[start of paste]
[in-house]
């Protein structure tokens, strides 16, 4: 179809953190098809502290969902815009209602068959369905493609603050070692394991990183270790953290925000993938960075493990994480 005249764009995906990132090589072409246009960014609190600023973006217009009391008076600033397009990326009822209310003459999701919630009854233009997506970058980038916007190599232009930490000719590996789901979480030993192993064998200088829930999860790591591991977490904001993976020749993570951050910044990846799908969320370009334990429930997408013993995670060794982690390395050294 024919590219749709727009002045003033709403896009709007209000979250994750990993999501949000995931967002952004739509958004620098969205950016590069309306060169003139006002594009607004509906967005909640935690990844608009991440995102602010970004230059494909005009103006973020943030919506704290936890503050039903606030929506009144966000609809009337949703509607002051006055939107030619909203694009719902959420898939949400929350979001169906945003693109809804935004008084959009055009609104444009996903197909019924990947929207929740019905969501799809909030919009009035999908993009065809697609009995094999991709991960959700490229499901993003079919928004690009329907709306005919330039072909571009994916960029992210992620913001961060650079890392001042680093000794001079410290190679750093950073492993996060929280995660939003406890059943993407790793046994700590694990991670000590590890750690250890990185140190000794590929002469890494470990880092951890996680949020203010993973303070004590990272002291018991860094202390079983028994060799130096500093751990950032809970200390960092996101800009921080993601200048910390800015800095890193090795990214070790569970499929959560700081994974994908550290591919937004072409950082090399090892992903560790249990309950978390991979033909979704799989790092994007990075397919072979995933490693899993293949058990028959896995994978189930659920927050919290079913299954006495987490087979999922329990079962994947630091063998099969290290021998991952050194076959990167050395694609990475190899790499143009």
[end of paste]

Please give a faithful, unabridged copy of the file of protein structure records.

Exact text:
[in-house]
């Protein structure tokens, strides 16, 4: 179809953190098809502290969902815009209602068959369905493609603050070692394991990183270790953290925000993938960075493990994480 005249764009995906990132090589072409246009960014609190600023973006217009009391008076600033397009990326009822209310003459999701919630009854233009997506970058980038916007190599232009930490000719590996789901979480030993192993064998200088829930999860790591591991977490904001993976020749993570951050910044990846799908969320370009334990429930997408013993995670060794982690390395050294 024919590219749709727009002045003033709403896009709007209000979250994750990993999501949000995931967002952004739509958004620098969205950016590069309306060169003139006002594009607004509906967005909640935690990844608009991440995102602010970004230059494909005009103006973020943030919506704290936890503050039903606030929506009144966000609809009337949703509607002051006055939107030619909203694009719902959420898939949400929350979001169906945003693109809804935004008084959009055009609104444009996903197909019924990947929207929740019905969501799809909030919009009035999908993009065809697609009995094999991709991960959700490229499901993003079919928004690009329907709306005919330039072909571009994916960029992210992620913001961060650079890392001042680093000794001079410290190679750093950073492993996060929280995660939003406890059943993407790793046994700590694990991670000590590890750690250890990185140190000794590929002469890494470990880092951890996680949020203010993973303070004590990272002291018991860094202390079983028994060799130096500093751990950032809970200390960092996101800009921080993601200048910390800015800095890193090795990214070790569970499929959560700081994974994908550290591919937004072409950082090399090892992903560790249990309950978390991979033909979704799989790092994007990075397919072979995933490693899993293949058990028959896995994978189930659920927050919290079913299954006495987490087979999922329990079962994947630091063998099969290290021998991952050194076959990167050395694609990475190899790499143009």